Generational Dynamics: Forecasting America's Destiny Generational
 Forecasting America's Destiny ... and the World's


Generational Dynamics Web Log for 13-May-07
China's skyrocketing trade surplus causing compulsive xenophobia in Congress

Web Log - May, 2007

China's skyrocketing trade surplus causing compulsive xenophobia in Congress

China's February trade surplus soared nearly tenfold compared to the same month last year, hitting $23.76 billion, according to China's General Administration of Customs. The trade surplus for February was nearly 50 percent higher than in January. Much of China's trade surplus represents exports to the United States.

This kind of situation is one of the reasons why Chinese premier Wen Jiabao said that China is "unsteady, unbalanced, uncoordinated and unsustainable."

The fact that China's economy continues to grow explosively is not considered to be a good sign by many policymakers, even within China, who recognize that the economy is becoming dangerously overheated. China has been trying for five years to slow down the economy's growth, and to engineer a "soft landing" for the economy, rather than risk a "hard landing" that would throw millions out of work and create massive social unrest.

Howeve, China's attempts to slow down its economy have been a total failure. To the contrary, the economy's growth has been accelerating dangerously.

Manic Shanghai Stock Market investors

The wild growth in exports represents a mania in China's internal economy that isn't really visible to the West. However, there's one place where the height of the mania is glaringly visible: In the Shanhai Stock Market.

You may recall that on February 26, I posted an article describing that the Shanghai stock market bubble appeared close to bursting. Manic Chinese day-traders would sell their homes and borrow money to invest in the stock market. Then the Shanghai stock market fell 8.8% in one day, causing a brief worldwide panic.

Shanghai stock market index, past 5 years, as of 11-May-2007 <font size=-2>(Source: MarketWatch)</font>
Shanghai stock market index, past 5 years, as of 11-May-2007 (Source: MarketWatch)

Now, just look at the adjoining graph of the past 5 years' performance of the Shanghai stock market. It's mind-boggling. The February 27 collapse of 8.8% has had no effect whatsoever.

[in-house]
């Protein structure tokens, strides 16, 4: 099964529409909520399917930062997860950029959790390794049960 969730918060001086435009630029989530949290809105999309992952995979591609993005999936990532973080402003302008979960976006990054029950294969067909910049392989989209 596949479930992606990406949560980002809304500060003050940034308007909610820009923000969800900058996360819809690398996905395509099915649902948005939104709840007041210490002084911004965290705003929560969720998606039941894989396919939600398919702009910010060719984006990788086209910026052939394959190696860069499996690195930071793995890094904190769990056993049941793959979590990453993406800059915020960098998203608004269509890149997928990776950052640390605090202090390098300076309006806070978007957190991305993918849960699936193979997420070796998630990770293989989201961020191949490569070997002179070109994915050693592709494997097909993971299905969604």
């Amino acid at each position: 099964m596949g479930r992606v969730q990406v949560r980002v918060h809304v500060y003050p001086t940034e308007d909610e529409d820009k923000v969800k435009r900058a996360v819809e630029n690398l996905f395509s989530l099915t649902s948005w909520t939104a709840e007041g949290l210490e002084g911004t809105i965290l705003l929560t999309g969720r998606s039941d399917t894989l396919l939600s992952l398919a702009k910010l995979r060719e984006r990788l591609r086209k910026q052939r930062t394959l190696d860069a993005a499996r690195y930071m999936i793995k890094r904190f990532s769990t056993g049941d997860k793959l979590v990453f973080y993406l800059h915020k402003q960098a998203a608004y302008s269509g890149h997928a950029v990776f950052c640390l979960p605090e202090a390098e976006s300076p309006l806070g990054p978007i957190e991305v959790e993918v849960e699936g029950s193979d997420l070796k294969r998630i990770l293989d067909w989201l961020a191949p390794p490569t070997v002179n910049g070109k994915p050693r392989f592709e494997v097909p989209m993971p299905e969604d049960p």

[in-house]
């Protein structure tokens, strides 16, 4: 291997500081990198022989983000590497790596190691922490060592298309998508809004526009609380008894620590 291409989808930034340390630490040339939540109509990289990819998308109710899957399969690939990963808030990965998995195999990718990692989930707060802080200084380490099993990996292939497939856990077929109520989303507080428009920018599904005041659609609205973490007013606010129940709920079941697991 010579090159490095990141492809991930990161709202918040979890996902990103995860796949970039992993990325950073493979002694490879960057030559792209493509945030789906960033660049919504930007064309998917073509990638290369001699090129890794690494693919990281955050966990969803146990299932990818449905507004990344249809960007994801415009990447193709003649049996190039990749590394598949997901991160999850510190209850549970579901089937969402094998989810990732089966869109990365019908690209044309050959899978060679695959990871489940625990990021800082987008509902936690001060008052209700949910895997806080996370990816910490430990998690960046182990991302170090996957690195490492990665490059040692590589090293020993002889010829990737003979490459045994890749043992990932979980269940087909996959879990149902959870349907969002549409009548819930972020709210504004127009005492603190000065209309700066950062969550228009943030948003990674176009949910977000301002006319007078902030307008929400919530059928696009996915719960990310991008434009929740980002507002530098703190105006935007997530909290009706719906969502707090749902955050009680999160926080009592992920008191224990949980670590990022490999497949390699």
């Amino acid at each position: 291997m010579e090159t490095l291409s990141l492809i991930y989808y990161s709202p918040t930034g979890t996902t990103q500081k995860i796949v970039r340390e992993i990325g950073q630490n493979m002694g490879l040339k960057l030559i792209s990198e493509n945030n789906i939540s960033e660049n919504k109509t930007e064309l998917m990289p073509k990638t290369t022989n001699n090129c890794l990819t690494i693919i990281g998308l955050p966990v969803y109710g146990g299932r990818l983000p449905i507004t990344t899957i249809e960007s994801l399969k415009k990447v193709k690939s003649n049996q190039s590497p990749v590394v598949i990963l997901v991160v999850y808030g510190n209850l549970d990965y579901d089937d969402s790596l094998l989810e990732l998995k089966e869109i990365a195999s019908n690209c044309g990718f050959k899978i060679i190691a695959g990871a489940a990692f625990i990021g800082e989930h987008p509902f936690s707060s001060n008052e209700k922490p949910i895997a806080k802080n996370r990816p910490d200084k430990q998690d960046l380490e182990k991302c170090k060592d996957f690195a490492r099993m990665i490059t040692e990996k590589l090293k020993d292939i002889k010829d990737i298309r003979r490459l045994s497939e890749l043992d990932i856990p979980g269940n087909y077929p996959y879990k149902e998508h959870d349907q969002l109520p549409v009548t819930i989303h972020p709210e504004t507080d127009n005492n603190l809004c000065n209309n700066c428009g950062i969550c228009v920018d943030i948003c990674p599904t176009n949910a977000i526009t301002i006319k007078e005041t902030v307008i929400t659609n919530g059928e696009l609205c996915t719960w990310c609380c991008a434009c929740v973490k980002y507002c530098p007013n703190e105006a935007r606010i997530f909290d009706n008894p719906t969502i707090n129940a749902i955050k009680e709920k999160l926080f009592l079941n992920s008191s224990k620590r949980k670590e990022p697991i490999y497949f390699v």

This week, the Shanghai stock exchange index hit the 4,000 mark - just three weeks after passing 3,000 and up more than three times from a low of 1,200 less than two years ago.

Already this year, more than 10 million Chinese small investors have opened broking accounts allowing them to trade shares on the Shanghai stock exchange, compared to 3 million during the whole of 2006. Ordinary people continue to borrow money, and to sell their homes and assets, and put everything they have into the stock market bubble.

You know, I hear the financial gurus talk about this on TV. One says, "It looks like a bubble." Another says, "Well maybe it isn't a bubble, and it has a long way to go." Another says, "The Chinese people have so few places to invest money that they put all their savings into this one place, and there's plenty more money to invest, so it'll keep going up, so it's not a bubble."

And these idiots are supposed to be experts. Yes, it is a bubble, and yes, the Chinese are putting all their money into it -- that's why it's a bubble. And bubbles burst.

Here's a quote from Brent Baker, a conservative media watcher:

"On Tuesday's Good Morning America, Diane Sawyer made an absurd comparison when she linked the current rising stock markets with the period of time before the historic 1929 market crash. The GMA host, talking to ABC analyst Mellody Hobson, fearfully wondered: "Did you know that the stock market has hit a milestone reminiscent of what happened before the big crash?"

He supports his "absurd" evaluation by making some computations that indicate that he doesn't understand compound interest.

But the reason I'm quoting this is to make the point that Americans do have some kind of national memory of the 1929 crash and the Great Depression of the 1930s, even though some people don't believe it could happen again.

But China is different. The Chinese people apparently have NO IDEA what's about to happen to them.